Sasuke (immature, confused, & angsty as he is) was one of the first members of Naruto's self-made family. Naruto is determined to fight to protect his family, but that's not all. He want's to protect his family from themselves as well as any enemy who would kill them. Naruto (even at the Chuunin Exam arc) is mature enough to know that he could have destroyed himself if he let anger and violence rule his actions. That is why Naruto keeps "wasting time" trying to change Sasuke's mind. He wants Sasuke to reconsider revenge and seek justice instead. In the manga, Naruto makes a very notable distinction between justice and revenge when he talks to Sasuke and declares that they would both die if they duke it out. Basically, Naruto has become the voice of reason, whether he's confronting an angry Sasuke or an angry Raikage.
#1. Naruto is inspiring because his character has become even more relatable, flawed, and human than ever.
We love him for his flaws, not just despite them. For instance, Naruto is kind to a fault. He is persevering to a fault. He is loyal to a fault. But we love that about him.
In the Shippuden arc, he deals with a ton of internal struggles. After Pein's defeat, Naruto became the famous hero of the Leaf. Fame means influence. And influence often surpasses physical power. Naruto's essential qualities (loyalty, ethics, & perseverance) & new-found fame make him respected among ninja worldwide.
He has become a leader (not THE leader, but he's making progress). People look to him for inspiration and guidance.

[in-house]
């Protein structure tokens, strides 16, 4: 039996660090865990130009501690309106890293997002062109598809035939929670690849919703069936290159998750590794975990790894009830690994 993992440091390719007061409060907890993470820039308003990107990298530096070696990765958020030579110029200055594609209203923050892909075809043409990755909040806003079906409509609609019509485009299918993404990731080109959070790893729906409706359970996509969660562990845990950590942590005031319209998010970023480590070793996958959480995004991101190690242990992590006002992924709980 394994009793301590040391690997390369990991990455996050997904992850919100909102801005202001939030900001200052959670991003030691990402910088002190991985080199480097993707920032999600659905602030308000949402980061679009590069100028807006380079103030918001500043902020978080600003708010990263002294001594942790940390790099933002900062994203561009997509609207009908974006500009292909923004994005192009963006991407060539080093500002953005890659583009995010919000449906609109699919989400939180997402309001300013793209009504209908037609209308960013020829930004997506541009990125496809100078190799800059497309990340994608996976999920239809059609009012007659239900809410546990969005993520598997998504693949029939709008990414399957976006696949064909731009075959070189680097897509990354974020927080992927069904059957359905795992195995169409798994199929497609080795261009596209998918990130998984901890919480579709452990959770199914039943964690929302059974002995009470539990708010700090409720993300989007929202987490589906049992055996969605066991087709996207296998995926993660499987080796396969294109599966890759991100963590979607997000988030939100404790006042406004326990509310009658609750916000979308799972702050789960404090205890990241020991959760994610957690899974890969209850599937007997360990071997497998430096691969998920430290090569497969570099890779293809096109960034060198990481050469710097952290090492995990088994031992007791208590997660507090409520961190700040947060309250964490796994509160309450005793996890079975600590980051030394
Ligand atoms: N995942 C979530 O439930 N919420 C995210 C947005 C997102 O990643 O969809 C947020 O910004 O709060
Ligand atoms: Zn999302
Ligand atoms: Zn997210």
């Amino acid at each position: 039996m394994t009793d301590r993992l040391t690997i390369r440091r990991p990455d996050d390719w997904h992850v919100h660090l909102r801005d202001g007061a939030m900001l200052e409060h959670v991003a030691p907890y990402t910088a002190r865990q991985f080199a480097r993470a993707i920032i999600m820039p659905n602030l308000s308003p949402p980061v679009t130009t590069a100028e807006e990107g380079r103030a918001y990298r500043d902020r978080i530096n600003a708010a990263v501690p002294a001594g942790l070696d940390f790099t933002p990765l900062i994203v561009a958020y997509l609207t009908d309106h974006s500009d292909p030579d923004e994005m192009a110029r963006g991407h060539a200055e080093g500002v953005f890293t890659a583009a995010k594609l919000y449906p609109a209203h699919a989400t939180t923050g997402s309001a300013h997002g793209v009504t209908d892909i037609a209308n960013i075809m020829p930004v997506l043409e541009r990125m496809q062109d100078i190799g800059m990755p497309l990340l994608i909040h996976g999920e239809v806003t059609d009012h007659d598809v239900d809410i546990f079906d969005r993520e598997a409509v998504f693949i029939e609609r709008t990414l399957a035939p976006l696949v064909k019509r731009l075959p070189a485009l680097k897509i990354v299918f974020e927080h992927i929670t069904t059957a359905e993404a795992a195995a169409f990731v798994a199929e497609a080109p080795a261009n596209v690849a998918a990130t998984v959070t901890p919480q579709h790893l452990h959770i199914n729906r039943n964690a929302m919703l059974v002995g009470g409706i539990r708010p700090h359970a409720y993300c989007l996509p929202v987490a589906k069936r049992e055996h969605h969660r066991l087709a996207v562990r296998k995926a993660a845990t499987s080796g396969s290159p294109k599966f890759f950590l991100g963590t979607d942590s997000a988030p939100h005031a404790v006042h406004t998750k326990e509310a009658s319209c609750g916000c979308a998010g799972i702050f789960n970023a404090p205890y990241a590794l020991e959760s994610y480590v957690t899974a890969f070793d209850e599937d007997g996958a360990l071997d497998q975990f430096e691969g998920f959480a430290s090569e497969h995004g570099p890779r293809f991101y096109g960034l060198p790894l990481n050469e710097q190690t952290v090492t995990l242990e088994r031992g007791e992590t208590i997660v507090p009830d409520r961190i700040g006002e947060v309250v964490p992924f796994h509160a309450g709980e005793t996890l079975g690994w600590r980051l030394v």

He is known to never give up.
BUT, he's only human. You can see Naruto kind of buckle under the weight of so many expectations. He realizes that his own desire to save Sasuke conflicts with his peers and the villages' expectations to KILL Sasuke for being a traitor.
What does he do?
The only thing a true hero & leader can do, take responsibility for the shortcomings and evils of those he has vowed to protect. Ex: Naruto basically consents to let Guren (one of the Raikage's kunoichi) beat him to a pulp (maybe even to death, if that's what it would take to atone for Sasuke's sins). In this scene, Naruto truly becomes a hero.
Because, even though he could kick that kunoichi's ass to kingdom come, he tries to convince her not to hate Sasuke. And when talking alone fails, he resorts to violence. But it's not violence directed at that kunoichi. It's violence directed at Naruto himself as bears responsibility for his friends actions and allows himself to be beaten. He does this out of love for both Sasuke AND the kunoichi. At that time, Naruto knew he wasn't fighting Guren; he was fighting her hatred.
This manga/anime has become a very philosophical statement on Kishimoto's view of mankind.
How best do you fight hatred? With love. But to do that, you have to make yourself very, very strong. You kill your enemies with kindness and eventually they'll come around, right? And, eventually they will stop hurting you, stop laughing at your kindness, and throwing away your good intentions...right?
That's what we are going to find out as the story progresses. But yeah, this is probably the best anime/manga out there. And I feel like it has only gotten better now that Naruto has grown up. He doesn't let fame get to his head. And he is humble enough to bow to those of a higher rank, especially when asking for a seemingly outrageous favor of the Raikage: sparing Sasuke's life. This is another controversial scene that nufoundglory found lacking in inspiration.